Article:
Sixty undergraduate psychology students at the University of Comahue participated in exchange for course credit (22 male and 38 female, M = 22.6 years, SD = 2.8 years). All participants were native speakers of Spanish and had either normal or corrected to normal sight. Participants gave informed consent to take part in the study, which was conducted in accordance with the revised declaration of Helsinki.

Materials

As a result of the pilot study, we included 14 mes derived from the Ego Moving perspective (e.g., “Ya estaba apoyando mis plantas en el nuevo milenio” [I was already setting the soles of my feet on the new millennium]) and 28 filler mes derived from other conceptual metaphors referred to time (e.g., “Invirtió varios años en entrenarse para los examines finales” [He spent many years training for his final exams], from Time Is Money, see complete list in Appendix C). Each block of mes comprised a critical me (i.e., from the Ego Moving) and two filler mes (e.g., one from Time Is Money and the other one from Time Is A Substance). The critical expression of each triplet was always presented first, in order to ensure that it was processed right after experimental participants had carried out the Ego Moving sensory-motor activity. The inclusion of fillers was intended to prevent participants from becoming aware of the centrality of Ego Moving mes throughout the experiment, as well as to prevent participants from carrying-over activation of the Ego Moving conceptual metaphor from one computer to the next as an effect of having applied it to interpret mes. Each sentence was followed by a simple yes/no question (e.g., after the sentence: “We felt that we were stuck in 2012”, the question was “did they feel they were not making progress?”). While for half of the questions, the correct answer was yes, for the other half, it was no (see Appendices A and C). These questions were included both to enforce participants to read the expressions carefully, as well as to eliminate participants who did not show evidence of paying adequate attention to the experimental materials. The order of the blocks was randomized across participants. Metaphorical expressions and questions were displayed in the center of the screen and did not exceed a complete line of text. The text font was 22-point bold Arial, white on a dark grey background. Timeout for each me and for its corresponding question was 10 s. Participants used a joystick to complete their tasks. There were three response buttons: X, to indicate that the me was understood, and yes and no, to answer the question about the ME.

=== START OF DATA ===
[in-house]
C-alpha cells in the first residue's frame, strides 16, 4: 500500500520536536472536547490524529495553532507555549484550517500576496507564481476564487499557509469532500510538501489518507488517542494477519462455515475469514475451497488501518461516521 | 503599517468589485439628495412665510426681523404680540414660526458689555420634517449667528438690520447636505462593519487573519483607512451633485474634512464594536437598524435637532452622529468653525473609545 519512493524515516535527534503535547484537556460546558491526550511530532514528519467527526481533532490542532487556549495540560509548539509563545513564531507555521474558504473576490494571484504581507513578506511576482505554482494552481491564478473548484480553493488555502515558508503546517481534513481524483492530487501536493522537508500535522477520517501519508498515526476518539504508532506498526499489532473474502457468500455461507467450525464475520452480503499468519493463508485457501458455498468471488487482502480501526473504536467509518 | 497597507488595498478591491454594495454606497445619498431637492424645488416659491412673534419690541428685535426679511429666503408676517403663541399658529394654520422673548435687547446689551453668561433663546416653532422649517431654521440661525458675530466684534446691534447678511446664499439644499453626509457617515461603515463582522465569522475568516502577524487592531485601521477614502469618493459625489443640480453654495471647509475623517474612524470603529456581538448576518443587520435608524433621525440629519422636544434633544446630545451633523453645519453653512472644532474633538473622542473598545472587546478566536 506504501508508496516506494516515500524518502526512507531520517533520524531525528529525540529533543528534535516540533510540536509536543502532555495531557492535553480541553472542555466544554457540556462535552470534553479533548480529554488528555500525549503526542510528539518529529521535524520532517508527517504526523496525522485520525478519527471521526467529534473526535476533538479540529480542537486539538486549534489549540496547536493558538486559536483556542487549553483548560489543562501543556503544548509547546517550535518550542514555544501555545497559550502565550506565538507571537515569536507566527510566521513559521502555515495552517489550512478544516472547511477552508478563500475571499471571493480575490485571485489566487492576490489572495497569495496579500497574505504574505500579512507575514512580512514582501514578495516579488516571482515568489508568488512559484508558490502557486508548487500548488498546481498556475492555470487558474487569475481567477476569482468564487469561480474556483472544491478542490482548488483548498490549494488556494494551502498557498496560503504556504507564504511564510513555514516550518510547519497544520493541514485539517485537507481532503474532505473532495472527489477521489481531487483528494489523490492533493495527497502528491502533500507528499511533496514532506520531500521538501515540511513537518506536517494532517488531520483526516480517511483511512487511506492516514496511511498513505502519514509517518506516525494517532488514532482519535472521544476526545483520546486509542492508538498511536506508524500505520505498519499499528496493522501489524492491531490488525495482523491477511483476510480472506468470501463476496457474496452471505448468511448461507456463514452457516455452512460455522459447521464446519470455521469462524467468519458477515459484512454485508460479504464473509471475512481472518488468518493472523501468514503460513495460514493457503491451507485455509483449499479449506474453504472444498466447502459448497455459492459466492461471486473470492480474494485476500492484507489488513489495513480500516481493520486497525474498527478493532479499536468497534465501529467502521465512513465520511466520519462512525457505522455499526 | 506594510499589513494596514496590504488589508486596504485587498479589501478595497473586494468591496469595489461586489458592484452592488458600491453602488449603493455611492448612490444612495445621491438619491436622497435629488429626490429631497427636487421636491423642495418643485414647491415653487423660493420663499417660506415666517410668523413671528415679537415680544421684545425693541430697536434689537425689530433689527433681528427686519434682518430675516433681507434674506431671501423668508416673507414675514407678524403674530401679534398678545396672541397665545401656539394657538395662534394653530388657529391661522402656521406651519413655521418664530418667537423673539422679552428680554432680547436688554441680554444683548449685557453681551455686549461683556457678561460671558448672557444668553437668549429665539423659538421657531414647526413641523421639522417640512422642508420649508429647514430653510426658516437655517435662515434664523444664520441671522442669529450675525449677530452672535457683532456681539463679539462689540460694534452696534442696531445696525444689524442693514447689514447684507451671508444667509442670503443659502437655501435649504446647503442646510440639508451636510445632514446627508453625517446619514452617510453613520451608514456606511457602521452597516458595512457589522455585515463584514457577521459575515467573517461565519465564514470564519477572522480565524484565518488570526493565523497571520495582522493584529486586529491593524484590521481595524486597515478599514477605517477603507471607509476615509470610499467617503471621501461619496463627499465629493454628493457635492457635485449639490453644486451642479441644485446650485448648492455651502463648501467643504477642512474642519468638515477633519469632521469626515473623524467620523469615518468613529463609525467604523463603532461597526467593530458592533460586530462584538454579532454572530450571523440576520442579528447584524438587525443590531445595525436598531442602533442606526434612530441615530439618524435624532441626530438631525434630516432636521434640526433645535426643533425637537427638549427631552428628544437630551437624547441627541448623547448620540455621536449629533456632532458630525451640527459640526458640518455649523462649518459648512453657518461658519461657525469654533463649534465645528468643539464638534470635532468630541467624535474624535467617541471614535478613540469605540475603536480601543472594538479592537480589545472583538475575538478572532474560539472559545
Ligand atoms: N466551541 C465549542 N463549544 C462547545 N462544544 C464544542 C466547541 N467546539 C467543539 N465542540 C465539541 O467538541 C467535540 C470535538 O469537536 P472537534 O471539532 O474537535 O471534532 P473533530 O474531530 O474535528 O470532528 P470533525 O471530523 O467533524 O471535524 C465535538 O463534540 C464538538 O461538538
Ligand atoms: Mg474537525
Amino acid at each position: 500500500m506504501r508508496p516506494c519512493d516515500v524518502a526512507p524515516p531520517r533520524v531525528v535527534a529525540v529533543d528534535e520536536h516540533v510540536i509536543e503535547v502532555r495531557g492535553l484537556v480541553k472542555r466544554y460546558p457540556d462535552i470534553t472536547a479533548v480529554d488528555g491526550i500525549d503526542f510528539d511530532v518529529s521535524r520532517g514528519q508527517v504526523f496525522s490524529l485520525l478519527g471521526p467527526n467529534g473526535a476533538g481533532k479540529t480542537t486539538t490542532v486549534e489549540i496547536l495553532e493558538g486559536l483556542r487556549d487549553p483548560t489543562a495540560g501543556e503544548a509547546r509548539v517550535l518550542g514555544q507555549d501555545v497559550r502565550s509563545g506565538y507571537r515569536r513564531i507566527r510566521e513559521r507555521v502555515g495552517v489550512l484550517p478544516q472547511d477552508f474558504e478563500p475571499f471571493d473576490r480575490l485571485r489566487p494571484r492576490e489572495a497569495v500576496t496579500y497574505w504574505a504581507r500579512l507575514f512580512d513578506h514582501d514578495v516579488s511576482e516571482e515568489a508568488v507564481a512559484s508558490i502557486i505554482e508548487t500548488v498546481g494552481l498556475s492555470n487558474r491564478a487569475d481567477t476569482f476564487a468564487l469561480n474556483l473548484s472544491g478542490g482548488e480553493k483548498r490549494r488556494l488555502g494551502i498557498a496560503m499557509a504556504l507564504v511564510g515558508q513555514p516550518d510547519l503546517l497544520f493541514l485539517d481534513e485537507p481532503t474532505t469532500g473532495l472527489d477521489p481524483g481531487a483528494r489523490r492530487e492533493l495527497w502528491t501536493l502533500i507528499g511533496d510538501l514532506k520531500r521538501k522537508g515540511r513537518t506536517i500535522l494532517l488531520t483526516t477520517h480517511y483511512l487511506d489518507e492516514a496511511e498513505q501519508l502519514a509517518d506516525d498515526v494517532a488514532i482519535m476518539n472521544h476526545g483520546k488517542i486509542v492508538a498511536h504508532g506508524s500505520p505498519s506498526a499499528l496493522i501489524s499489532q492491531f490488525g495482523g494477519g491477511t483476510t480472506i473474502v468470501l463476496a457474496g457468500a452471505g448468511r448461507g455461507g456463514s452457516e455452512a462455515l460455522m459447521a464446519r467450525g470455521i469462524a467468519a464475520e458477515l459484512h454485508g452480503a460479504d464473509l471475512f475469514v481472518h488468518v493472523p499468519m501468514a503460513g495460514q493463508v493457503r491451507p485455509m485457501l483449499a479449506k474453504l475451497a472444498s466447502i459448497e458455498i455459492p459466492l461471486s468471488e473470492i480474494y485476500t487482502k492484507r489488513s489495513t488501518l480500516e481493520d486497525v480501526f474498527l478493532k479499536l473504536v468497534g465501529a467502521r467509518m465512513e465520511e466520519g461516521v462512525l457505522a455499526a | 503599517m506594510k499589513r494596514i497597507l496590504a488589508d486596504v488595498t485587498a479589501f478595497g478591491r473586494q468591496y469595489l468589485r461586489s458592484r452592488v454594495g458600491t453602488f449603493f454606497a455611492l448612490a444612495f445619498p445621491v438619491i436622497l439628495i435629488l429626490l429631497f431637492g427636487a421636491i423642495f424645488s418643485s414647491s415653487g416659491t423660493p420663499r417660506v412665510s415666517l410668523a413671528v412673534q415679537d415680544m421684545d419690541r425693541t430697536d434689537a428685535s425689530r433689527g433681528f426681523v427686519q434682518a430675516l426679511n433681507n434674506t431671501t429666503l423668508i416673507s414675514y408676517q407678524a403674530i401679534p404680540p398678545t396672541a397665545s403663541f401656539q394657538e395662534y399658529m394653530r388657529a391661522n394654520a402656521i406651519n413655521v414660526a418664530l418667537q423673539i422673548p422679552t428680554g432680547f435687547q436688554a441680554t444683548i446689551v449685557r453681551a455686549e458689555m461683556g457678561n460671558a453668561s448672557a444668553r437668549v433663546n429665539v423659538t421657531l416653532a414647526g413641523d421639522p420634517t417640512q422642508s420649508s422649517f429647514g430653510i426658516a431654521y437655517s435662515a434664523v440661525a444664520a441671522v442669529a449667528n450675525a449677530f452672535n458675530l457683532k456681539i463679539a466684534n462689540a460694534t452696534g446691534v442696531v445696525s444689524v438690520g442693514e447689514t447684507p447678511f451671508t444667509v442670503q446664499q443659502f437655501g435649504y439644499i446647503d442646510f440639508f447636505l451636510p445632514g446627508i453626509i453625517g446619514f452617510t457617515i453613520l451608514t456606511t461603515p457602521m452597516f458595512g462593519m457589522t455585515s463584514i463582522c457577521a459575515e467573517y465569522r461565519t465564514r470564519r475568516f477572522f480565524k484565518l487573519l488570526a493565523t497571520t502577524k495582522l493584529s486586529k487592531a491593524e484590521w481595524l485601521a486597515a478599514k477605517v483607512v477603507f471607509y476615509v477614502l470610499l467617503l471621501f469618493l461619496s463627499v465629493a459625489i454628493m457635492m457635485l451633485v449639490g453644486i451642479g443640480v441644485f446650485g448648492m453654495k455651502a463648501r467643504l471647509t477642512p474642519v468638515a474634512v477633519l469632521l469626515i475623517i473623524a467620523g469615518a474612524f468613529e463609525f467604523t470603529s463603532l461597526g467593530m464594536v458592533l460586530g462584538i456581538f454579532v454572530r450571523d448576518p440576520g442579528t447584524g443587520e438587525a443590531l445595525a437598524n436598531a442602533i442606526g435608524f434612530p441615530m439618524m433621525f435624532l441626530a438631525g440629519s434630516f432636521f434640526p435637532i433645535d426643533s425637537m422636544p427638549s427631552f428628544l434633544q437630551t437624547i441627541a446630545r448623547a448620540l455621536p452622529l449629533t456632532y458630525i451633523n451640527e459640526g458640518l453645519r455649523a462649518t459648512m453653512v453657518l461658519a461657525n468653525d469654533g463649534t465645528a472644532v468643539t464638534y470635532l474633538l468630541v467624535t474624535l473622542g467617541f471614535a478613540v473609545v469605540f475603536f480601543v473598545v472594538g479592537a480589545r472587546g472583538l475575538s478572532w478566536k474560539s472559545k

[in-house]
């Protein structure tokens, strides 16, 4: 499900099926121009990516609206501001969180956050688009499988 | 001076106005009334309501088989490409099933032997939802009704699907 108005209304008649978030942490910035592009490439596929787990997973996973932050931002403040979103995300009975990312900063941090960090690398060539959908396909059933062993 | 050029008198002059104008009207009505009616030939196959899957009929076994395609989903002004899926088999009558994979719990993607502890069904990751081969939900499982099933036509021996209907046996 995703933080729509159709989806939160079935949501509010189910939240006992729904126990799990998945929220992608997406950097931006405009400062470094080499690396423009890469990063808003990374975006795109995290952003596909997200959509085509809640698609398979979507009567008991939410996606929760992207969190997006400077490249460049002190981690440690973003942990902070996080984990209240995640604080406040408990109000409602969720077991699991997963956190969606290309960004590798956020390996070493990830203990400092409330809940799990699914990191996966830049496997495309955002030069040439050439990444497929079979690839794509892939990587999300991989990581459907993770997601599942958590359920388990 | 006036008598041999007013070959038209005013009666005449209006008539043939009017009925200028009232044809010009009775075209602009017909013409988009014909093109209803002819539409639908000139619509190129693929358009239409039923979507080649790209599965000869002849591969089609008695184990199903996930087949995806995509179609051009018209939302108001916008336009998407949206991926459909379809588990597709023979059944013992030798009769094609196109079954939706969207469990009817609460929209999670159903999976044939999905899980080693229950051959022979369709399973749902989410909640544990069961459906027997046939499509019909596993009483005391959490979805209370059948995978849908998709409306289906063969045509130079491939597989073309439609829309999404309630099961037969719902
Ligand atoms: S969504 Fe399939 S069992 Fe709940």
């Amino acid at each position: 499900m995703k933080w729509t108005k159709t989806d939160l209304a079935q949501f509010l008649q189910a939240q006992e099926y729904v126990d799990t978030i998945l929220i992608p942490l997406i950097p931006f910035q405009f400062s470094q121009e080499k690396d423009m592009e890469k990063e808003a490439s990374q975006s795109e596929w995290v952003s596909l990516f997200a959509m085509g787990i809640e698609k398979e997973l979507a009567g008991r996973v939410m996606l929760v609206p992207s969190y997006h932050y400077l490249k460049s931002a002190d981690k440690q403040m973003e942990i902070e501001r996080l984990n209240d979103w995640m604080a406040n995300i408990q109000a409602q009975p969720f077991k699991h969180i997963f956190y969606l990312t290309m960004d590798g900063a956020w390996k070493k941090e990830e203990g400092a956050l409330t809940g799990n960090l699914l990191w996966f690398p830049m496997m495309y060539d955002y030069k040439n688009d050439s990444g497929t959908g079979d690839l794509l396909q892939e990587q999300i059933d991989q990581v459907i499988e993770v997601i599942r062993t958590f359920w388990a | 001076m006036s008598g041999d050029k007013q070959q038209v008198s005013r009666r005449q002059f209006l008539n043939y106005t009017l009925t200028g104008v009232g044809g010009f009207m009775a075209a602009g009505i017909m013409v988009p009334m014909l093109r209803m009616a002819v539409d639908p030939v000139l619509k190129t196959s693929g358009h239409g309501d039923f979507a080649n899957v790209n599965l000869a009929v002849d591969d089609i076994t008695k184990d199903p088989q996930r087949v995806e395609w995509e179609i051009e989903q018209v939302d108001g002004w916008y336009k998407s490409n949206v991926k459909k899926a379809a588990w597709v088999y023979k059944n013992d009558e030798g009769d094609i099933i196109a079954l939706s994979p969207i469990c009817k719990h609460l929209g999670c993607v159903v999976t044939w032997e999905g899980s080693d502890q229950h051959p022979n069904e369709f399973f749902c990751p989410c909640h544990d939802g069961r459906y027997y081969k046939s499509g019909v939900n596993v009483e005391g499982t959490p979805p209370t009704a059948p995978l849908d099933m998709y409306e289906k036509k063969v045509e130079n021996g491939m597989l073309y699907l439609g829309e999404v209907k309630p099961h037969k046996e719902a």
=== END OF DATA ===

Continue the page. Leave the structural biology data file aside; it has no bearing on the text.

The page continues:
Procedure

The experiment was carried out in a quiet room of 6 m in width and 30 m in length, computers were 10 m apart from each other. The experiment was written in DmDX code (Forster & Forster, 2003) and run on one (sitting down condition) or three (walking condition) personal laptop computers of 1,024 x 768 pixels.

Participants were tested individually and told that they would take part in an experiment on language comprehension. The experiment lasted approximately 20 minutes. In both conditions, participants had to read mes and then to press a button as soon as they understood their meaning. Right after a response was emitted, a question about the me presented appeared on screen, together with yes/no options. Upon responding at each of these questions, a sign stating either “your response is correct” or “your response is incorrect” was displayed. As in the pilot study, three computers were placed along a straight line in which participants in the walking condition walked frontward, facing the computer screens. They had to stop to perform the task at each of the stands supporting the computers, maintaining a standing position. In contrast, participants in the sitting down condition had to read the mes from a single computer on a stand, and they had to sit down and then to stand up again upon completing each block. In the walking condition, participants completed seven circuits, with each circuit comprising the displacement from Computer 1 to Computer 2, from Computer 2 to Computer 3, and from Computer 3 back to Computer 1. The first circuit was completed as follows. Participants started at Computer 1, where the following instruction was shown: “When pressing X on Computer 2, three sentences will appear on the screen, one at a time. You will have to read each of them carefully and press X as soon as you comprehend it. After reading each of the sentences, a simple yes/no question about that sentence will appear. You will receive feedback about the correctness of your answer. After reading three sentences on Computer 2 and three more sentences at Computer 3, you have to go back to Computer 1. To begin, please press X on Computer 2”. When participants completed the triplet of mes shown on Computer 2, the instruction “Press X on Computer 3” appeared on the screen. Participants then walked to Computer 3 and completed another triplet of mes. Once the triplet of mes shown on Computer 3 was completed, participants were required to proceed to Computer 1. The remaining six circuits were identical to the first, except for the fact that the general instructions presented on Computer 1 were removed. The procedure was the same for the sitting down condition, except that instead of walking from one computer to the next, participants were asked to sit down and then stand up in between triplets. Before the experiment, participants of both conditions completed six practice triplets, following the same procedure as in the main experiment.